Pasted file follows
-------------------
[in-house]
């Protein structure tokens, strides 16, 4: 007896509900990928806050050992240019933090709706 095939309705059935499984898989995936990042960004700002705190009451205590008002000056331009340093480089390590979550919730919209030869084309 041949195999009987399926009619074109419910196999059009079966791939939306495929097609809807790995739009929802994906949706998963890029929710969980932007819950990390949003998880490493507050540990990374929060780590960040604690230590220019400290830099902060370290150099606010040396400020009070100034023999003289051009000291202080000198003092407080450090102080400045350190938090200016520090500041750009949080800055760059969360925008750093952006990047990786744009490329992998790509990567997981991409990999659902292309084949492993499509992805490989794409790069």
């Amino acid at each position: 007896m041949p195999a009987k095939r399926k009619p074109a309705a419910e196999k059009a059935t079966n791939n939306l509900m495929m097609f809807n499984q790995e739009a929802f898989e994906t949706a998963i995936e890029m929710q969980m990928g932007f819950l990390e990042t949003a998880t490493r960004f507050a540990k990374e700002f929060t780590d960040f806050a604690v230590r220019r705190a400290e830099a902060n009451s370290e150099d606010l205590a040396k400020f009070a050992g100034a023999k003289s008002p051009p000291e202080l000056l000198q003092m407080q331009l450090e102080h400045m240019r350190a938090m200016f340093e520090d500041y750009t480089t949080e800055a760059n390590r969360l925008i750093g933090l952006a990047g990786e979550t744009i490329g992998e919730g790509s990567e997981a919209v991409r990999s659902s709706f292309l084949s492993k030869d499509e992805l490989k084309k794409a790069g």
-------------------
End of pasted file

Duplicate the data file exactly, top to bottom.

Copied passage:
[in-house]
């Protein structure tokens, strides 16, 4: 007896509900990928806050050992240019933090709706 095939309705059935499984898989995936990042960004700002705190009451205590008002000056331009340093480089390590979550919730919209030869084309 041949195999009987399926009619074109419910196999059009079966791939939306495929097609809807790995739009929802994906949706998963890029929710969980932007819950990390949003998880490493507050540990990374929060780590960040604690230590220019400290830099902060370290150099606010040396400020009070100034023999003289051009000291202080000198003092407080450090102080400045350190938090200016520090500041750009949080800055760059969360925008750093952006990047990786744009490329992998790509990567997981991409990999659902292309084949492993499509992805490989794409790069």
């Amino acid at each position: 007896m041949p195999a009987k095939r399926k009619p074109a309705a419910e196999k059009a059935t079966n791939n939306l509900m495929m097609f809807n499984q790995e739009a929802f898989e994906t949706a998963i995936e890029m929710q969980m990928g932007f819950l990390e990042t949003a998880t490493r960004f507050a540990k990374e700002f929060t780590d960040f806050a604690v230590r220019r705190a400290e830099a902060n009451s370290e150099d606010l205590a040396k400020f009070a050992g100034a023999k003289s008002p051009p000291e202080l000056l000198q003092m407080q331009l450090e102080h400045m240019r350190a938090m200016f340093e520090d500041y750009t480089t949080e800055a760059n390590r969360l925008i750093g933090l952006a990047g990786e979550t744009i490329g992998e919730g790509s990567e997981a919209v991409r990999s659902s709706f292309l084949s492993k030869d499509e992805l490989k084309k794409a790069g």